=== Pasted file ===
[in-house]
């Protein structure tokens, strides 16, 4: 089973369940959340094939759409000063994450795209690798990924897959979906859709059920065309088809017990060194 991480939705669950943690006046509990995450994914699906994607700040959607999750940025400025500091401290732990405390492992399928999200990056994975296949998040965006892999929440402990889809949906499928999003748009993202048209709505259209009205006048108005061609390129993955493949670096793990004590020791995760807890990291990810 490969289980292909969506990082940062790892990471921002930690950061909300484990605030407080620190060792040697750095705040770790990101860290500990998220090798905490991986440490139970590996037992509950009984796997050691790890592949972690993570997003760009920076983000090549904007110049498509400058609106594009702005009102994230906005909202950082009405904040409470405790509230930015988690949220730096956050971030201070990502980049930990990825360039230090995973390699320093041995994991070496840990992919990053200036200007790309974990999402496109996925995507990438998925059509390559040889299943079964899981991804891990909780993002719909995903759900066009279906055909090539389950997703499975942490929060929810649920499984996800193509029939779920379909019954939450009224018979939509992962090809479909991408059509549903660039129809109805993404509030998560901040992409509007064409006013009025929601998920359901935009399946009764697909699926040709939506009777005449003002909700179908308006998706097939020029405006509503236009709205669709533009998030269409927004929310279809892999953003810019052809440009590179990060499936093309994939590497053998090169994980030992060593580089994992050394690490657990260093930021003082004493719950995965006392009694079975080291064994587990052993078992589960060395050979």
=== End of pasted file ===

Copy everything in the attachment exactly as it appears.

[in-house]
């Protein structure tokens, strides 16, 4: 089973369940959340094939759409000063994450795209690798990924897959979906859709059920065309088809017990060194 991480939705669950943690006046509990995450994914699906994607700040959607999750940025400025500091401290732990405390492992399928999200990056994975296949998040965006892999929440402990889809949906499928999003748009993202048209709505259209009205006048108005061609390129993955493949670096793990004590020791995760807890990291990810 490969289980292909969506990082940062790892990471921002930690950061909300484990605030407080620190060792040697750095705040770790990101860290500990998220090798905490991986440490139970590996037992509950009984796997050691790890592949972690993570997003760009920076983000090549904007110049498509400058609106594009702005009102994230906005909202950082009405904040409470405790509230930015988690949220730096956050971030201070990502980049930990990825360039230090995973390699320093041995994991070496840990992919990053200036200007790309974990999402496109996925995507990438998925059509390559040889299943079964899981991804891990909780993002719909995903759900066009279906055909090539389950997703499975942490929060929810649920499984996800193509029939779920379909019954939450009224018979939509992962090809479909991408059509549903660039129809109805993404509030998560901040992409509007064409006013009025929601998920359901935009399946009764697909699926040709939506009777005449003002909700179908308006998706097939020029405006509503236009709205669709533009998030269409927004929310279809892999953003810019052809440009590179990060499936093309994939590497053998090169994980030992060593580089994992050394690490657990260093930021003082004493719950995965006392009694079975080291064994587990052993078992589960060395050979």